Irrelative.

Link | Posted on Sep 18, 2017 at 14:49 UTC
In reply to:

CreeDo: Generally there's too much "let's bash good photographers so we can feel superior" here...
But in this case... people have got a point.

Without claiming I could do any better, and without knowing jack about portrait photography, I can honestly say that last pic of her really doesn't look great because she looks so shiny and oily, and her pores are so noticeable. Much more so than if I were just standing a few feet away looking at her.

I thought the idea of the makeup (and lighting, and post) is to conceal that stuff, not make it stand out so much that it actually distracts from her natural beauty.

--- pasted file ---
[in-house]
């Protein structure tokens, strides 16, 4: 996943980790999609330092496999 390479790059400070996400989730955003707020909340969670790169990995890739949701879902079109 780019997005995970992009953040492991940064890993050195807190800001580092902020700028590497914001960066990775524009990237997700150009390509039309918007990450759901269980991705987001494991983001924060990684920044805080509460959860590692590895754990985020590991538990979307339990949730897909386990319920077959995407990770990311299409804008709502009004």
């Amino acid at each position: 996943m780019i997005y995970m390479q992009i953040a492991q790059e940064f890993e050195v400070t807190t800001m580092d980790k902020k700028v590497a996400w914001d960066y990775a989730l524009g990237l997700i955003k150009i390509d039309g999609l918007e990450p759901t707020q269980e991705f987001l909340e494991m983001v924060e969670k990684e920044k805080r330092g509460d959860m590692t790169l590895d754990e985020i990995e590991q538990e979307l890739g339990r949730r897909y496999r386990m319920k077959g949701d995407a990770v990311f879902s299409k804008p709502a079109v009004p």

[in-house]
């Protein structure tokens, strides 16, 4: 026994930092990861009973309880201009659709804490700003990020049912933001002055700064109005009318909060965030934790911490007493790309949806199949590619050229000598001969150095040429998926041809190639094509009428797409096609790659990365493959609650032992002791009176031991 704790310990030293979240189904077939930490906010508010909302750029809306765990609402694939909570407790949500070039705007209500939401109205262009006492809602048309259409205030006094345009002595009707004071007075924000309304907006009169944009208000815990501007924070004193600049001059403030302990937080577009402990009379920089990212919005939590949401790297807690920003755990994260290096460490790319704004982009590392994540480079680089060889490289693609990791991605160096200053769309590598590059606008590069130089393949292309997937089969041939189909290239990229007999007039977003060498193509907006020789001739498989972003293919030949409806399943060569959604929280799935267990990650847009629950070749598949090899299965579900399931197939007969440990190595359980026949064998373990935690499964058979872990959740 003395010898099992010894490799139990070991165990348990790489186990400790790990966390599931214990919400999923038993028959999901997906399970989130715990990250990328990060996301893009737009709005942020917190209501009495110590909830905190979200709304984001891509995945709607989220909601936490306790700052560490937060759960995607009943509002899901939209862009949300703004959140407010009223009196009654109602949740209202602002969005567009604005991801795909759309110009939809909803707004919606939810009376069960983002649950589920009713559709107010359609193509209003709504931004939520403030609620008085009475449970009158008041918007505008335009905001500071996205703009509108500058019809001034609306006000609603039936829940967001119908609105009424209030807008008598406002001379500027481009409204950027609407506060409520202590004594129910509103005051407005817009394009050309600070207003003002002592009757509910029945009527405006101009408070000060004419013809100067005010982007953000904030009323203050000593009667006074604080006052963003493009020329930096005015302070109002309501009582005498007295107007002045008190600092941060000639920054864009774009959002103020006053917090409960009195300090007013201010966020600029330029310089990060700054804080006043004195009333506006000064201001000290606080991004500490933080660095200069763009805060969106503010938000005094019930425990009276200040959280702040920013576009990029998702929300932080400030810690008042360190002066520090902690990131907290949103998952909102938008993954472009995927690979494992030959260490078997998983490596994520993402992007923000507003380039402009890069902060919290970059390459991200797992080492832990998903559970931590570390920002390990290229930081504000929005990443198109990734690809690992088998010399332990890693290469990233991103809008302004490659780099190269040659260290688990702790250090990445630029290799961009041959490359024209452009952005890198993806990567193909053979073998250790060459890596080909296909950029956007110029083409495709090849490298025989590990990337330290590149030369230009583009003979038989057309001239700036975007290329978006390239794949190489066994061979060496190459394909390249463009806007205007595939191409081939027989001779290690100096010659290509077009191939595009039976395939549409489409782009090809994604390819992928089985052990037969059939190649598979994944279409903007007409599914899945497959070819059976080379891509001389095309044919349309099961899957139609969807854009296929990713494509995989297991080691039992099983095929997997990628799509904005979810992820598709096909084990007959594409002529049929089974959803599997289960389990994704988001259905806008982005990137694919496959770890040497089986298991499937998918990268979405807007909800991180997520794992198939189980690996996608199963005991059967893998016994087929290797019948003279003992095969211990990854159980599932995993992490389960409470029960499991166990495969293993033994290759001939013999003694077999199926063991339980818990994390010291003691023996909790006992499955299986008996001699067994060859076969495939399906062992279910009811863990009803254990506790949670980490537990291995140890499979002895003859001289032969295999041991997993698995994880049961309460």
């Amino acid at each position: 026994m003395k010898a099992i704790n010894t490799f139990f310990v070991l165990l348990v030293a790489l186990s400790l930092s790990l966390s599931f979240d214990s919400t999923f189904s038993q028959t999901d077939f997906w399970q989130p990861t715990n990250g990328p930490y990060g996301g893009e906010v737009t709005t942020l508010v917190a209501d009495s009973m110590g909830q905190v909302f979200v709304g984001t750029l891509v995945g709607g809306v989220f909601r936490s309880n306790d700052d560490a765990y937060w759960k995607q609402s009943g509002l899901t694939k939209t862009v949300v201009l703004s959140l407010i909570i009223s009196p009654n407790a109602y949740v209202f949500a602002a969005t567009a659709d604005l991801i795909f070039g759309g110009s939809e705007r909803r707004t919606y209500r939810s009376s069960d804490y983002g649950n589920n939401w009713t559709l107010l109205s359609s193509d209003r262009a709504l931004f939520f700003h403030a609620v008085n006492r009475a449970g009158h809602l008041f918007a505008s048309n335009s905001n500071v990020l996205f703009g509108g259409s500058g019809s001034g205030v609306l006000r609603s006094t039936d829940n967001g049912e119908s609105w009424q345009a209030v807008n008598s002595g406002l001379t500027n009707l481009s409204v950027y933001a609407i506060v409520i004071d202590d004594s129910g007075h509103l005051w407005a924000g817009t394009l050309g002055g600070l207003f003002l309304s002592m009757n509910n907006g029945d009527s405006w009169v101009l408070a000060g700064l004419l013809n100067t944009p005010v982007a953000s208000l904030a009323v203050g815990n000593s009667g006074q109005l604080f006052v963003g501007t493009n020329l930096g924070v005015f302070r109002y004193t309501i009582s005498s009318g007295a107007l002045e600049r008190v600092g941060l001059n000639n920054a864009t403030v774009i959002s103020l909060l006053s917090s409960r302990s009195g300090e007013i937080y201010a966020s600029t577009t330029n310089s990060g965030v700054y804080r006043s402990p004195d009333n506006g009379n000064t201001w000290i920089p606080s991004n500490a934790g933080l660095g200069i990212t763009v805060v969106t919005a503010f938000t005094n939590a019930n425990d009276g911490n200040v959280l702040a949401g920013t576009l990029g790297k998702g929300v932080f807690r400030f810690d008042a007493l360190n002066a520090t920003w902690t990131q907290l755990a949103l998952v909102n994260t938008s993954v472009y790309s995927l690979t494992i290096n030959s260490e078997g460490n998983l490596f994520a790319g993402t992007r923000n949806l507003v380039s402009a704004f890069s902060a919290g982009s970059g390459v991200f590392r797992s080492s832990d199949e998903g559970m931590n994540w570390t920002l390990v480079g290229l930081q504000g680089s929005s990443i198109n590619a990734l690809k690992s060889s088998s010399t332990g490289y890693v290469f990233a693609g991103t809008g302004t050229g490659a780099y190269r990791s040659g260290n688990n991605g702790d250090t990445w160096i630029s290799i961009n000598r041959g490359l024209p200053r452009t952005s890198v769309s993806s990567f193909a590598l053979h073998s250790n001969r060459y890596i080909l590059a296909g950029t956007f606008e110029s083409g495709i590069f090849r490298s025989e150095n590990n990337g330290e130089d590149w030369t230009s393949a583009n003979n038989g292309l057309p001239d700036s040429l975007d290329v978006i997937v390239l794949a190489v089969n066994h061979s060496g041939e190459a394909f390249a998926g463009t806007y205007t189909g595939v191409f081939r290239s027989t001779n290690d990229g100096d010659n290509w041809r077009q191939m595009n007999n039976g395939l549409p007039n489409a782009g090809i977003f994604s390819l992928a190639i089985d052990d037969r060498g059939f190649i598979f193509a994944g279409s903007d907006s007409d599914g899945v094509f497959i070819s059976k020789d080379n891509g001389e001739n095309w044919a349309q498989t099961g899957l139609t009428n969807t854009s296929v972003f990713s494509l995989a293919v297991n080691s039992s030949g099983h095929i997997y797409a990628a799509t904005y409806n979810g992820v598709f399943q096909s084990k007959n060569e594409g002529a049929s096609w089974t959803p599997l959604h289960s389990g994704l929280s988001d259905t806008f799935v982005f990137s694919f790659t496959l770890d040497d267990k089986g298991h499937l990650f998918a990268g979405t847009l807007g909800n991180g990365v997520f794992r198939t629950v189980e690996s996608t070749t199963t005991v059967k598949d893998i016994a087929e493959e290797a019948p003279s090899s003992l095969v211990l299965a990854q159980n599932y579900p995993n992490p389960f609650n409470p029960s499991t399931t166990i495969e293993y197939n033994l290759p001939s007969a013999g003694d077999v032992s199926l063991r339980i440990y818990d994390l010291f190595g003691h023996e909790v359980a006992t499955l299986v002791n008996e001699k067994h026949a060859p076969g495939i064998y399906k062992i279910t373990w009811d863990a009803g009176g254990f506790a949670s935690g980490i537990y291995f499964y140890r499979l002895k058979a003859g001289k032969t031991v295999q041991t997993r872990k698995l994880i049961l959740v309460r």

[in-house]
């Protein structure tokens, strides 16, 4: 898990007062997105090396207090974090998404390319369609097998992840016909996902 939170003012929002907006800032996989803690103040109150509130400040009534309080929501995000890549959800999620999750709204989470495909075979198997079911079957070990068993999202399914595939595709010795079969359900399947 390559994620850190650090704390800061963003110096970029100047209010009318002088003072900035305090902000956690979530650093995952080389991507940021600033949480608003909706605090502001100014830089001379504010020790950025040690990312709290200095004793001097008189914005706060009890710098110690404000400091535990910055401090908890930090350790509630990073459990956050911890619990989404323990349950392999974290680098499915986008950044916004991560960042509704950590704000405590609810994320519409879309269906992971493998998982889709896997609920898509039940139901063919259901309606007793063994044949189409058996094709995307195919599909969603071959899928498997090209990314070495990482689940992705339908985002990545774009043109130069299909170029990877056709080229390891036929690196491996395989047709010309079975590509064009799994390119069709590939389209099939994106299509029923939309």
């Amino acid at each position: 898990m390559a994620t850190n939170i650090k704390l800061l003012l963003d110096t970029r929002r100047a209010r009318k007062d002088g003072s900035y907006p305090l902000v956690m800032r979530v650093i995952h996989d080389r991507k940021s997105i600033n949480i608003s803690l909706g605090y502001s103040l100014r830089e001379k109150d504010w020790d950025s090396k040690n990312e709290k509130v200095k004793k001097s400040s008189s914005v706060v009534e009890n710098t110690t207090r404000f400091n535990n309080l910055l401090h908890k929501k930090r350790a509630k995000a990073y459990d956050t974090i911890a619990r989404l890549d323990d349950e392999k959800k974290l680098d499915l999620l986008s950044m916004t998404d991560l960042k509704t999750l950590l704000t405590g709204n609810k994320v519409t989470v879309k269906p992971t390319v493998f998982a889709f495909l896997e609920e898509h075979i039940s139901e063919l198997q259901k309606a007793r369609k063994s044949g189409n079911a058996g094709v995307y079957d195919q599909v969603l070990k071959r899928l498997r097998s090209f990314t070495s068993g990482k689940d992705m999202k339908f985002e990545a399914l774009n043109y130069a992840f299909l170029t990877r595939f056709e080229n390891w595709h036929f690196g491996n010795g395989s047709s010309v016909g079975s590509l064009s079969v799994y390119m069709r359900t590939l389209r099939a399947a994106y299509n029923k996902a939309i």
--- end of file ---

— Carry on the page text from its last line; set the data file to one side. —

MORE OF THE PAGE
If that's just the side effect of a sharp lens and great high-res sensor, then he needs to work in post to minimize it, or consider a more "aesthetic" lens.

CreeDo Seeing the same thing in recent galleries from the best and greatest cameras. Many working today would be well-served by going back and working some with black and white film and learning how to render human skin.

Link | Posted on Sep 18, 2017 at 14:48 UTC
In reply to:

EDWARD ARTISTE: This comment section is a total embarrassment for the field.

Inane, nonsensical, and whiny sobs go on and on about how the shots aren't so good. While they comment in their basements with potato chips on thier chest.

While I love photography, what I do not love so far is other photographers. Heads so far up thier own semi creative behinds (this extends to other art disciples as well, but..) that they cant smell the roses and give a here here for an already accomplished photog that got the chance to do his dream project.